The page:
the Knock on the Door
the Knock on the Door
This resource, part of the Open Door website, provides basic information on the role of measurement in experimentation. It explores methods for measuring very small distances, graphing experimental results, "best-fit" line, and explores the role of uncertainty in measurement. For the teacher who expects students to do experimental or quasi-experimental lab work, this resource provides support in graphing results, writing an experimental report, and how uncertainty in measurement affects the final results.
6-8: 9B/M3. Graphs can show a variety of possible relationships between two variables. As one variable increases uniformly, the other may do one of the following: increase or decrease steadily, increase or decrease faster and faster, get closer and closer to some limiting value, reach some intermediate maximum or minimum, alternately increase and decrease, increase or decrease in steps, or do something different from any of these.
6-8: 9D/M4. Comparison of data from two groups should involve comparing both their middles and the spreads around them.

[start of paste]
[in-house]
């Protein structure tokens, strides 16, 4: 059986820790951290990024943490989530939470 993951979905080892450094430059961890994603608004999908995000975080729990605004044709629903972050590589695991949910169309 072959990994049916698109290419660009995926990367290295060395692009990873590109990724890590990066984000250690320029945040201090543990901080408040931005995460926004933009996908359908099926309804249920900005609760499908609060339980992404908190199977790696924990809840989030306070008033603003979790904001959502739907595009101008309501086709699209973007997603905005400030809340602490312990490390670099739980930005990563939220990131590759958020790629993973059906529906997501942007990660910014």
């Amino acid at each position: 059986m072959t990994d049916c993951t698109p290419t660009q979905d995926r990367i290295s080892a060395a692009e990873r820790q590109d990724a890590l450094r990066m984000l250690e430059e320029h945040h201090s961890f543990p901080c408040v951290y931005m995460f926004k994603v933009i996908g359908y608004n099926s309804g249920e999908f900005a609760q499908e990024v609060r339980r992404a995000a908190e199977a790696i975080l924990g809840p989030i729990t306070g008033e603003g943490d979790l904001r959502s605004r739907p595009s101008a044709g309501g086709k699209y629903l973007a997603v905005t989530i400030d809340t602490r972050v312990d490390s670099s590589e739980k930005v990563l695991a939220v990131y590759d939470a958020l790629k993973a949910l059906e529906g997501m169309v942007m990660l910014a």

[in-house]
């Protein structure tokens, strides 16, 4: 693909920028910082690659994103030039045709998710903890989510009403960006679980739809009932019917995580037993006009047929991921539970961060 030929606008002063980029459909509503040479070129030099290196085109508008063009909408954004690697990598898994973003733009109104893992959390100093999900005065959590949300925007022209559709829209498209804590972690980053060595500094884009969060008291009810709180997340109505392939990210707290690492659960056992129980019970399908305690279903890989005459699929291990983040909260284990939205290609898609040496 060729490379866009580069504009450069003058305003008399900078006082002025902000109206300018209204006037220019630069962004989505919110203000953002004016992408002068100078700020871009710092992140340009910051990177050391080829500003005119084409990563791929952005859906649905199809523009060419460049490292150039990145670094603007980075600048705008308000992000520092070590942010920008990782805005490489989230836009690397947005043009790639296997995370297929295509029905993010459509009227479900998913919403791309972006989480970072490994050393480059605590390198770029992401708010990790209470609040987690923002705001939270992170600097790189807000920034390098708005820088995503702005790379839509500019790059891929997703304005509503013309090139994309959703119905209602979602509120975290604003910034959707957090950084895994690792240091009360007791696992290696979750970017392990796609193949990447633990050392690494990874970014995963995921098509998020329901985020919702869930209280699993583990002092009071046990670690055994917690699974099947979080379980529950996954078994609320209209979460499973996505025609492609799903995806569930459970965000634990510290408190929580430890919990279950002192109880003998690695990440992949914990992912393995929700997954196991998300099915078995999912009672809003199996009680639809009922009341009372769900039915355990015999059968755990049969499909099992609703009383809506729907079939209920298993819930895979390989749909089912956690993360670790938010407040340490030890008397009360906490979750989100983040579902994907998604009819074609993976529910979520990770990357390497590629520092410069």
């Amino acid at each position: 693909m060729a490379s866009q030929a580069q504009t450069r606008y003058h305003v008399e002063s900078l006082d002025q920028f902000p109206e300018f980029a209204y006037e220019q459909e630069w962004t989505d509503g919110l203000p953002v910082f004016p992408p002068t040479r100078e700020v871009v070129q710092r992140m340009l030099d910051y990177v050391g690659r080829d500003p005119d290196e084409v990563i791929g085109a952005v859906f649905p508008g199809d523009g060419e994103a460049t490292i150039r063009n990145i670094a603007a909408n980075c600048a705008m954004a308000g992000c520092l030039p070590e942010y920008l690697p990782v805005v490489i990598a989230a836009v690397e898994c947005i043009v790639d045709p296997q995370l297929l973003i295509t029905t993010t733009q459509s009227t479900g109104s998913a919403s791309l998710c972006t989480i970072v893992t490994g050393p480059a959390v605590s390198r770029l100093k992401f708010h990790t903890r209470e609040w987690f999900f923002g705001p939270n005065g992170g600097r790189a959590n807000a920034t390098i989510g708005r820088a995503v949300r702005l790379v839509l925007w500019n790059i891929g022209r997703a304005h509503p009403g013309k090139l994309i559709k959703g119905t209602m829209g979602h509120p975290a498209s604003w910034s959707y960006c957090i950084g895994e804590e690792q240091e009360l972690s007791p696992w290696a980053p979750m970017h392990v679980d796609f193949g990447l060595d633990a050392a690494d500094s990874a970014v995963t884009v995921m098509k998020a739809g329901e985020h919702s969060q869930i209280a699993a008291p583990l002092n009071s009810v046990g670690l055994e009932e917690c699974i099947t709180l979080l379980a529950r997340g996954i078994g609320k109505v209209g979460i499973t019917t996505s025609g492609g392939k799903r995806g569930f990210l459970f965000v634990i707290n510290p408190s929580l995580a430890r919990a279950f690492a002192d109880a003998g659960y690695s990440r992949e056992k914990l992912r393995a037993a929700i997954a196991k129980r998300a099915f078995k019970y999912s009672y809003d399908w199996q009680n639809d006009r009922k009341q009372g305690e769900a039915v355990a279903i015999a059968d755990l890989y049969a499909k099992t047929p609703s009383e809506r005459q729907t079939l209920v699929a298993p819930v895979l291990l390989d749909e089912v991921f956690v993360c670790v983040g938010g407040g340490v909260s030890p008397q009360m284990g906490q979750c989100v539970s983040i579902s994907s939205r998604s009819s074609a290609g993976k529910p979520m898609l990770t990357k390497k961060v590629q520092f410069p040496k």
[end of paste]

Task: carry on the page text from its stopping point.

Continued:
6-8: 9D/M5. The larger a well-chosen sample is, the more accurately it is likely to represent the whole. But there are many ways of choosing a sample that can make it unrepresentative of the whole.
12. Habits of Mind
12B. Computation and Estimation
9-12: 12B/H9. Consider the possible effects of measurement errors on calculations.
12C. Manipulation and Observation
6-8: 12C/M3. Make accurate measurements of length, volume, weight, elapsed time, rates, and temperature by using appropriate devices.
12D. Communication Skills
6-8: 12D/M1. Organize information in simple tables and graphs and identify relationships they reveal.
6-8: 12D/M4. Understand oral, written, or visual presentations that incorporate circle charts, bar and line graphs, two-way data tables, diagrams, and symbols.
6-8: 12D/M6. Present a brief scientific explanation orally or in writing that includes a claim and the evidence and reasoning that supports the claim.
%0 Electronic Source %A Knock on the Door, %D September 9, 2007 %T Open Door Website: Measurements %V 2015 %N 2 March 2015 %8 September 9, 2007 %9 text/html %U http://www.saburchill.com/physics/chap03.html
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